GREENVILLE, Sinoe – Barely two weeks following the pronouncement of more stringent measures by the National Fisheries and Aquaculture Authority to ensure compliance with the yearly registration by all heavy-duty canoe operators, fishermen in Sinoe are complaining about the exorbitant nature of the increments.
Speaking to The Bush Chicken in Greenville on February 18, the chairman of the Fanti Canoes Association, James Kwakwu, expressed his organization’s grave concerns over the hike in NaFAA fees.
Under the new fee schedule issued by NaFAA, motorized canoes using equipment rated between 1-14 horsepower will now pay US$200 for their fishing licenses. Those rated 15-40 horsepower in capacity will pay US$475, while those in the 41-100 horsepower range will pay US$1,000. Migrant or seasonal fishermen will pay US$1,250.
Kwakwu said the previous fees for canoes 1-14 horsepower canoes was L$3,500 (US$17.95) per year for the past decade. For 15-40 horsepower canoes, the fee was L$5,500 (US$28).
According to Kwakwu, NaFAA’s insistence that the new fees must be paid before any fisherman can fish has effectively halted their operations in the county for the past weeks because most of his members are not financially equipped to meet up with the yearly license or registration requirements at this time.
“The money is too high and [the] government is not giving us any support. We buy our own nets and canoe. Sometimes, if we have [a] problem, nobody, not even the government, stands by us,” he said.
Fishermen in Liberian are not known to be covered by any insurance program. And so, their deaths at sea are often the responsibilities of their families and friends, therefore increasing the cost of industry-wide risk to individual fishermen.
“Some of us were born in Liberia, and since the time of President Charles Taylor up to Ma Ellen time, this is the first time we’re noticing such a huge increase when it comes to fees and registration of canoes in Sinoe County,” Kwakwu added.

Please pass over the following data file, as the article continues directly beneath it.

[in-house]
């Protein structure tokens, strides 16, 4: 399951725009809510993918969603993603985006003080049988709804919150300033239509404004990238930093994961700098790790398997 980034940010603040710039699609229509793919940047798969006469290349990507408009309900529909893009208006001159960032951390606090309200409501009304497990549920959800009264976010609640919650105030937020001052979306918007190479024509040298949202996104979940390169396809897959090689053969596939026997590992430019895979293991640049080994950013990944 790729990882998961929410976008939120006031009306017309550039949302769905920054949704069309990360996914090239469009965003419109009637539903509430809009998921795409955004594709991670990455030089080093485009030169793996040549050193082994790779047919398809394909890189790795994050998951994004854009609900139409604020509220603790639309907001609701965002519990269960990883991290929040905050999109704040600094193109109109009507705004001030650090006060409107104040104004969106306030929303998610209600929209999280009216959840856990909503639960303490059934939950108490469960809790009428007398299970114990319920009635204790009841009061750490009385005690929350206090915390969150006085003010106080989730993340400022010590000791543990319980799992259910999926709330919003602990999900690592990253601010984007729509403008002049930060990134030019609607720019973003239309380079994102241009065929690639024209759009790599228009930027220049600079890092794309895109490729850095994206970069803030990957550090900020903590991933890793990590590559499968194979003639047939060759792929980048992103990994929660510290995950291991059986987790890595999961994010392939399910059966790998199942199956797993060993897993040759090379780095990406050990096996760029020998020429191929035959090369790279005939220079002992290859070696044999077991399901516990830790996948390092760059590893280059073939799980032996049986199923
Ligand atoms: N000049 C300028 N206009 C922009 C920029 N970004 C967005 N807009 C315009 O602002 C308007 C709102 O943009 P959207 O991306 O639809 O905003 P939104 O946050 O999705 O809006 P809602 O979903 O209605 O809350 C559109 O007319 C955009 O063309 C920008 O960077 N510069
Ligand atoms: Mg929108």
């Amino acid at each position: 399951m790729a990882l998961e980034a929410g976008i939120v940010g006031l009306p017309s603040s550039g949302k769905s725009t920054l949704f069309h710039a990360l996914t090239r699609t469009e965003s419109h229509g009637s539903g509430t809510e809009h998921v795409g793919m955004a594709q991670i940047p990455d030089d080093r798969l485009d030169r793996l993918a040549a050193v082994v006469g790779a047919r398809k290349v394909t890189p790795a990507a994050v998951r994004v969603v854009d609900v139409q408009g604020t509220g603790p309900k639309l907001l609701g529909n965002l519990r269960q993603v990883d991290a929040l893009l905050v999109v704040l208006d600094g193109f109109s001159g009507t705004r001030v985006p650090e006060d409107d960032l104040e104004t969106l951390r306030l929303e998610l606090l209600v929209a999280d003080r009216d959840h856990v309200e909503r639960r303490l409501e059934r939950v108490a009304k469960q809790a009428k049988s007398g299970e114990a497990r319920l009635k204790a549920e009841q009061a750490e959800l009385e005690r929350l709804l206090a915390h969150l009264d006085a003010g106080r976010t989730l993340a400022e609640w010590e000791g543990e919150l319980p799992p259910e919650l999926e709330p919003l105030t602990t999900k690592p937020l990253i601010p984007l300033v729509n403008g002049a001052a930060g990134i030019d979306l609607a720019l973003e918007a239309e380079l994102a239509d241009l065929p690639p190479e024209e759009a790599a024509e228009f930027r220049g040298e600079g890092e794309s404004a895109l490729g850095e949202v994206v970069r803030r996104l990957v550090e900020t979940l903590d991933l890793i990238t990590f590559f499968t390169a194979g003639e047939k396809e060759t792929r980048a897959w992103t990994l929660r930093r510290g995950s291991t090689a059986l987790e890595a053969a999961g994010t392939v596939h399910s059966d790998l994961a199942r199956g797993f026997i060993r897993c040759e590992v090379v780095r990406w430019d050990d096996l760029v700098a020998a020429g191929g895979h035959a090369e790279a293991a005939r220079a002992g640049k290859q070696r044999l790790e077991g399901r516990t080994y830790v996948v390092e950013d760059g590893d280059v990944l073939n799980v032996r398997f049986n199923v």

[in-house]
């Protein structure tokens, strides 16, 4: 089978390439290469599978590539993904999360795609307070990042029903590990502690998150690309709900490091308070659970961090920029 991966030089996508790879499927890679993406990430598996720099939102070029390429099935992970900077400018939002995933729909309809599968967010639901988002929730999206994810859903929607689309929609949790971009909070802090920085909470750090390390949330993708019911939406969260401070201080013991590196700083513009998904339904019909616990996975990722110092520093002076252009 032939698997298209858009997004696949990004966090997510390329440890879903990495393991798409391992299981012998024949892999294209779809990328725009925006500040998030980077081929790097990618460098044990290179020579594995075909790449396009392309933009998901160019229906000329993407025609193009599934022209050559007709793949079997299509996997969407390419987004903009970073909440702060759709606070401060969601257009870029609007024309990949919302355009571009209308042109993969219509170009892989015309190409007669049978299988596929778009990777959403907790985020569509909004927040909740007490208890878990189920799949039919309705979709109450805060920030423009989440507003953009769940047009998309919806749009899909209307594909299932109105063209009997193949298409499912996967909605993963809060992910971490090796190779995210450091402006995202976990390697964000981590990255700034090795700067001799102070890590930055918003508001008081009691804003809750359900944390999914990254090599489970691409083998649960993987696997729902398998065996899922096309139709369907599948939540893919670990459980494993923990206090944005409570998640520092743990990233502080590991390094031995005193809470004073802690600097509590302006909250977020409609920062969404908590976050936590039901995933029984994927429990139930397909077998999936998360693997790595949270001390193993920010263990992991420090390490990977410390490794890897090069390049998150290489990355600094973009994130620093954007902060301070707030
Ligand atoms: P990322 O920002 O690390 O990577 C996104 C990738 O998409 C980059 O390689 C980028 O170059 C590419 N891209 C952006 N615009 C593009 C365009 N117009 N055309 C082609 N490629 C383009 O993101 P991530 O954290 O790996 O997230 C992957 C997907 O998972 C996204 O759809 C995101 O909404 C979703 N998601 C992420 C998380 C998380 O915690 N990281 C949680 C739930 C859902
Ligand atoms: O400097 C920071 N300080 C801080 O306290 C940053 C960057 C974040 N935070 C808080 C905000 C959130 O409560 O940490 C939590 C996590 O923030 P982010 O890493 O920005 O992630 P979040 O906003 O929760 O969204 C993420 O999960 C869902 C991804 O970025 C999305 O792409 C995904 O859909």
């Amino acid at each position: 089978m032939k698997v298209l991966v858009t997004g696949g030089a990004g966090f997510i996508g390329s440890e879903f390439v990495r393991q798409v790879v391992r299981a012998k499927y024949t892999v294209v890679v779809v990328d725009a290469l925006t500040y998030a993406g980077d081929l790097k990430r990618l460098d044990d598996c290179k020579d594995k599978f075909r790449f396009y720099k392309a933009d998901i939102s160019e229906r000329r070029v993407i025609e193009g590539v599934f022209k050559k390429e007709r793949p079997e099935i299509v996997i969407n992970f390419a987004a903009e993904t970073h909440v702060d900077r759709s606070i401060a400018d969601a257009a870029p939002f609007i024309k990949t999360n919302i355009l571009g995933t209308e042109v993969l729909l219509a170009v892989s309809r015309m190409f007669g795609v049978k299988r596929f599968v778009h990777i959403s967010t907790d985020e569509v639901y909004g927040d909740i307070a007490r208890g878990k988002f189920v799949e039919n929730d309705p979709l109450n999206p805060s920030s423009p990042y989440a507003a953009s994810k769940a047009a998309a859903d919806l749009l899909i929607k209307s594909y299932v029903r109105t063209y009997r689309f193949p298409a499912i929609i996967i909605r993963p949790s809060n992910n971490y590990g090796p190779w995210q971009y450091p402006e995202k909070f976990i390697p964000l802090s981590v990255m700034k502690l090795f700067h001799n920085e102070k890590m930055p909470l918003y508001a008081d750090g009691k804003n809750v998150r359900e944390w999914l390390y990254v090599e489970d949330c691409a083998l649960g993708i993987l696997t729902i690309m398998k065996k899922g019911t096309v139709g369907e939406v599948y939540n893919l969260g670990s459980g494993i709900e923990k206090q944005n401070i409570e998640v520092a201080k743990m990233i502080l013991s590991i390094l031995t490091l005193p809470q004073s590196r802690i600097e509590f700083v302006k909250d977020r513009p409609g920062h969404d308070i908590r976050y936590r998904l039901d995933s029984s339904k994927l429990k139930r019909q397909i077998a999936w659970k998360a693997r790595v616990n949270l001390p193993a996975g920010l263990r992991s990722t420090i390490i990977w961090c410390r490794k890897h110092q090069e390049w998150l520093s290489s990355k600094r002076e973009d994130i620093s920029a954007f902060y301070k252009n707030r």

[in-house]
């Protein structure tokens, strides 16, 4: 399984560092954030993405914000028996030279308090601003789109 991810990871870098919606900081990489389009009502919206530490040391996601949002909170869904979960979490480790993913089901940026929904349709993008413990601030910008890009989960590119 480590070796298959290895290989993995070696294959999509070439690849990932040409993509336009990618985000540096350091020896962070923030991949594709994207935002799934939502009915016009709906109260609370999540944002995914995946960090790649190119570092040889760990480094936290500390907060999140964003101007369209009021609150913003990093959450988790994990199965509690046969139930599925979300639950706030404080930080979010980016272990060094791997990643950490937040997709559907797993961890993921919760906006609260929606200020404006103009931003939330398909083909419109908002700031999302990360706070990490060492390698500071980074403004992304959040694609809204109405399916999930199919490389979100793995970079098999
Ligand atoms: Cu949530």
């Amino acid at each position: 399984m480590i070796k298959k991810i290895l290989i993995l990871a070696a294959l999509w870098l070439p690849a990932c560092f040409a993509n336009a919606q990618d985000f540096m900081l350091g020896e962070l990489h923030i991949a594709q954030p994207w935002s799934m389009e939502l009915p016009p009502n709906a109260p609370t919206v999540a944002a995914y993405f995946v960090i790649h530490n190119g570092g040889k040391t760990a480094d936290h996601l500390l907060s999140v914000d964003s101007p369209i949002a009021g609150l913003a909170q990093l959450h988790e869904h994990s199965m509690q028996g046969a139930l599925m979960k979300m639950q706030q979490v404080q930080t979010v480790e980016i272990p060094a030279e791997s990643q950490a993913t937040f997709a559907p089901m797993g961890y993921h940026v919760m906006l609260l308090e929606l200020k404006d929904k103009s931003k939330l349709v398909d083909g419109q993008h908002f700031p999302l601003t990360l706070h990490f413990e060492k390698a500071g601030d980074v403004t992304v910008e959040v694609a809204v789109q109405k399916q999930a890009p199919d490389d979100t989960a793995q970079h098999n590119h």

“We are, therefore, appealing to the government to please reduce the money so that we can be able to pay. Because for some of us, our children and family [are] depending on us to survive. And if we are just sitting and doing nothing, who will help take care of them?”
The increase in fees and registration has already begun to impact the fishing industry in the county. The number of canoes going out to sea has dropped because some fishermen are yet to pay the new fees. Prices of fish and fish products have also increased as demand outpaces fishermen’s ability to supply the market. The market price for two snapper fish – a popular dietary favorite of many Liberians – is now L$300 (US$1.54) at the port city of Greenville.
Long lines of market women wishing to buy directly from the fishermen can now be seen along Sinoe’s beaches on a daily basis. This situation has continued unabated for nearly two weeks now.
A local market woman, Oretha Nimely, explained her ordeal, “Since this afternoon, we been here waiting to see whether we can get small fish. But it is not easy. Even the number of canoes that used to go on the water is no longer the number again, because of what the government now says the fishermen should pay.”
But authorities at NaFAA are pushing back against the fishermen’s complaint, insisting that the new fees are in line with reports in the industry’s licensing rules.
According to Lewis Konoe, NaFAA’s spokesman, these new regulations are intended to raise revenues for the government from the fishing industry, especially from fishermen engaged in semi-industrial fishing throughout the nine coastal counties, based upon the capacity of outboard machines, or motorized fishing boats.
The new fees for small scale fishing licenses have already gone into effect.
NaFAA is adamant it will not compromise the enforcement of these new fees and related penalties against uncompliant fishermen. It says absolutely no fisherman will be permitted to fish who does not possess an up-to-date license.
A joint inter-agency fisheries task force has already been set up to vigorously inspect and enforce compliance across Liberia’s coastal communities. The task force includes the Liberia National Police, the Coast Guard, the Ministry of Commerce, the Liberia Drugs Enforcement Agency, and the Liberia Immigration Services.
Featured photo by Teahwleh Clarke Geeplay